Short-term High Current
Capacitors for automotive ECUs such as electric power steering and fuel injection applications are often required to cope with short-term high current. This typically exceeds the rated ripple current specification of the capacitor. In this case, not only the peak current value but also current duty ratio is key to estimate the heat generation due to the ripple current. This is because the actual temperature inside the capacitor largely depends on the current duty ratio. The difference in the actual internal temperature of the capacitor caused by the difference in current duty ratio is shown in Fig. 4.
The internal temperature (due to the heat generation of the capacitor) must be lower than the max permissible upper temperature limit of the capacitor. If the temperature exceeds the maximum limit, then there is a risk of short circuit due to dielectric breakdown between the electrodes. The capacitor vent may open due to the rise in the internal pressure from the gas generation. Since the ESR value increases over time due to heat generation, the estimation of the internal temperature should also consider the ESR value increase due to deterioration of the capacitor. Therefore, we can simulate the internal temperature by knowing the permissible upper limit temperature of the capacitor and the change in ESR level with time. We are then able to design a capacitor with the ability to tolerate short-term high current.
Capacitors for automotive use are required to survive vibrations in excess of 20 G peak amplitude due to the mounting on or near engine and the advancement of mechatronics integration. However, since the resonance frequency of a surface mount capacitor with a standard structure exists within the vibration frequency range (about 5 Hz to 2000 Hz) used for automotive device unit, the capacitor will fail by amplified vibration amplitude at the resonance frequency. Therefore, it is important to bring the resonance frequency of the capacitor beyond the range of the use conditions. Figure 5 shows the frequency characteristics comparison of the vibration amplification ratio of the vibration proof package with the standard package. The resonance frequency of the vibration proof package shifts from 1500 Hz of the standard package to 4200 Hz, and the vibration amplification ratio of the vibration proof package can be suppressed to 2.0 or less within the supposed frequency range. Package improvements have made for remarkable progress on vibration resistance with performance up to 30 G or more.
Load Dump Surge
Transient voltage is temporarily applied to the input capacitor in load dump surge assuming abnormal situation such as battery disconnection during engine operation. Since transient voltage causes insulation breakdown of the capacitor and causes short circuit, appropriate materials satisfying the required condition (voltage, application time, ambient temperature) are selected, considering the withstand voltage and temperature dependency of the anode foil, separator and electrolytic solution which constitute the capacitor.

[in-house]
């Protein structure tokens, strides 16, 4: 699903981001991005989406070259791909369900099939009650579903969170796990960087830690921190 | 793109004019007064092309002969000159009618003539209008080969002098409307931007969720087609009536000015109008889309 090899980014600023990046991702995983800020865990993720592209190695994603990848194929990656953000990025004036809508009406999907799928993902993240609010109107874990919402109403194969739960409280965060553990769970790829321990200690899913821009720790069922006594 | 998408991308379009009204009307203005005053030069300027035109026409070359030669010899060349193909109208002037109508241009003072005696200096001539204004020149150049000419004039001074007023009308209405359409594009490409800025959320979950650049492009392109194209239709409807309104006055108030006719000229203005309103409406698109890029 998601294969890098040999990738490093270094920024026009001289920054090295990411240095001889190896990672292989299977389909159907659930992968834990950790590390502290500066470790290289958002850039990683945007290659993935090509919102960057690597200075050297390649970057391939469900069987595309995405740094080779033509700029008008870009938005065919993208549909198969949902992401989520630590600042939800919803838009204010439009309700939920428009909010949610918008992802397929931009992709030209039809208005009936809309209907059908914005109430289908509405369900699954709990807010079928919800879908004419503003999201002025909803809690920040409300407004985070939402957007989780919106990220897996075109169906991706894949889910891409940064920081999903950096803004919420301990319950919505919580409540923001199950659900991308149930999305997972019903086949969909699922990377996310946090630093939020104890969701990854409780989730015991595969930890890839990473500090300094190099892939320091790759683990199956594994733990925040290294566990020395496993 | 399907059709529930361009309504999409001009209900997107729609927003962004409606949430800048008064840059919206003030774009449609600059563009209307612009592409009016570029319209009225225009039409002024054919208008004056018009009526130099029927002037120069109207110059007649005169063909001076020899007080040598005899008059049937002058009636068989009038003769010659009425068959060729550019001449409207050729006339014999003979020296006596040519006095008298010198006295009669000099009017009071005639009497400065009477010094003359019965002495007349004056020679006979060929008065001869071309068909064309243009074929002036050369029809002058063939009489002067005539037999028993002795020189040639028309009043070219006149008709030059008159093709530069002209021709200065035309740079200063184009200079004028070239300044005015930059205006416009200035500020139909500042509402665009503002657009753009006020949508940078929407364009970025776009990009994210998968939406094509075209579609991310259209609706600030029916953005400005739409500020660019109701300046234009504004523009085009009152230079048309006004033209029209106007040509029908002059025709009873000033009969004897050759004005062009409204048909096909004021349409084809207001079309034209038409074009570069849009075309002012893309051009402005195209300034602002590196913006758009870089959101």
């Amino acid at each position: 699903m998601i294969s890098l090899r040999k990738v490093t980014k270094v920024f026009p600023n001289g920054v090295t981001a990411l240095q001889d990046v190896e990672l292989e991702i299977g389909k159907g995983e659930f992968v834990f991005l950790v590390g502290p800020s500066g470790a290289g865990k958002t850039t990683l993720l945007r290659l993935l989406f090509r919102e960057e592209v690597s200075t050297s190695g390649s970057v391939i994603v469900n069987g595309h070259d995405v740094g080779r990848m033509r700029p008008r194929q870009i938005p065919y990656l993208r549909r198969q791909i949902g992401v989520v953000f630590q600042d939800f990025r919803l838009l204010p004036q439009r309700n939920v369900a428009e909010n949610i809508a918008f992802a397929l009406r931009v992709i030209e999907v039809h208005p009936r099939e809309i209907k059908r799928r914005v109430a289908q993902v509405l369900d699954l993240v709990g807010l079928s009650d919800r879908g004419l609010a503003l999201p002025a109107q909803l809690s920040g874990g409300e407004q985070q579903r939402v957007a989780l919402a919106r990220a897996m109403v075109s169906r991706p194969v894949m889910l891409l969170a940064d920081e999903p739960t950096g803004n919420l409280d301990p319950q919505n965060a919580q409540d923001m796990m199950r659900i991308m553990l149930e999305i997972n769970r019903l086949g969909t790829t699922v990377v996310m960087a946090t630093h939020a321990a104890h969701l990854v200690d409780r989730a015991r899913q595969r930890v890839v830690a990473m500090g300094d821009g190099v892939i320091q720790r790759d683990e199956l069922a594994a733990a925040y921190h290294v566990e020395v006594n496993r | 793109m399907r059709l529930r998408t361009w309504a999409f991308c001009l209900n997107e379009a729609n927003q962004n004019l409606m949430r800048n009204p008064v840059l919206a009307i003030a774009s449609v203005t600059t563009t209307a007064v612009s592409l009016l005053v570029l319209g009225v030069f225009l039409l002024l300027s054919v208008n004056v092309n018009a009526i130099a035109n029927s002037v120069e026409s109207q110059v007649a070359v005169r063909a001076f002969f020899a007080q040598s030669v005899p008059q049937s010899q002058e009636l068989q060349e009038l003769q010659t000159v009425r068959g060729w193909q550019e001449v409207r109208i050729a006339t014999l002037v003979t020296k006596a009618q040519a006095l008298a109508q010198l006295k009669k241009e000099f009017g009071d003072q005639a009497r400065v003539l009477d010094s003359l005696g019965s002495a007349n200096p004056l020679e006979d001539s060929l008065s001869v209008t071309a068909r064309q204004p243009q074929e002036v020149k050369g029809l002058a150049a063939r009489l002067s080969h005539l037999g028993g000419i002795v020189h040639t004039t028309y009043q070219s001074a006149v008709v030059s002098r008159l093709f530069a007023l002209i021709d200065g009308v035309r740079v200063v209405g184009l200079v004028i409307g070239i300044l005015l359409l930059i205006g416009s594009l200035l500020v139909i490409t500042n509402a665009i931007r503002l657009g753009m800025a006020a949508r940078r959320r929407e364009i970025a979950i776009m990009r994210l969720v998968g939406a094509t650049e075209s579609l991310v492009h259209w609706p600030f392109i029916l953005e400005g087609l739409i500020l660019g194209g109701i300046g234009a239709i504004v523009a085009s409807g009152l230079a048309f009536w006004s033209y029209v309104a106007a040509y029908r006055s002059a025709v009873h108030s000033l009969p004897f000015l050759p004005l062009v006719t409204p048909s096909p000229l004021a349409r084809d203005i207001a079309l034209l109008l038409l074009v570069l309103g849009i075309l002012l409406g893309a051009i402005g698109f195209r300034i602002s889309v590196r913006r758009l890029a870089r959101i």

Since inrush current with several hundreds of peak amps can flow at the instant the ECU is connected to the battery, robustness against inrush current is required for the capacitor. The robustness depends on current durability of the connecting portion between the lead wire terminal and the electrode foil of the capacitor. This connection point operates in a similar fashion to a single use fuse. In the case of peak current value being too high, a spark may occur at the junction to short-circuit. We change the connection specifications according to the magnitude of the peak value and the number of cycles. We then design a capacitor that meets such conditions.
As described above, when designing a capacitor for automotive use, it is necessary to understand various usage environments and conditions for each application, and correctly reflect the information in development and design of the capacitor.
In addition, we offer a 3D CAD, and spice modeling (15 elements) along with a lifetime calculation tool. Such design tools will help to support proper design of the capacitor while shortening the design cycle.
From the standpoint of environmental protection, the latest movement of electrification with Electric Vehicle and Plug-in hybrids has accelerated globally in the automobile industry. In addition, the advancement of ADAS (Advanced Driving Assistance System) technology is realizing full autonomous driving. The Infrastructure market for charging and information communication is expected to grow in the future, and efforts toward product development for the entire mobility system has become increasingly important.
We will continue to further promote the design, material and manufacturing of advanced technologies, and will promptly provide high-performance products to the market that respond to increasingly sophisticated and complicated market requirements.
＊This article was published in the column”High technology” on the Dempa Shimbun Daily dated on Jan. 18, 2018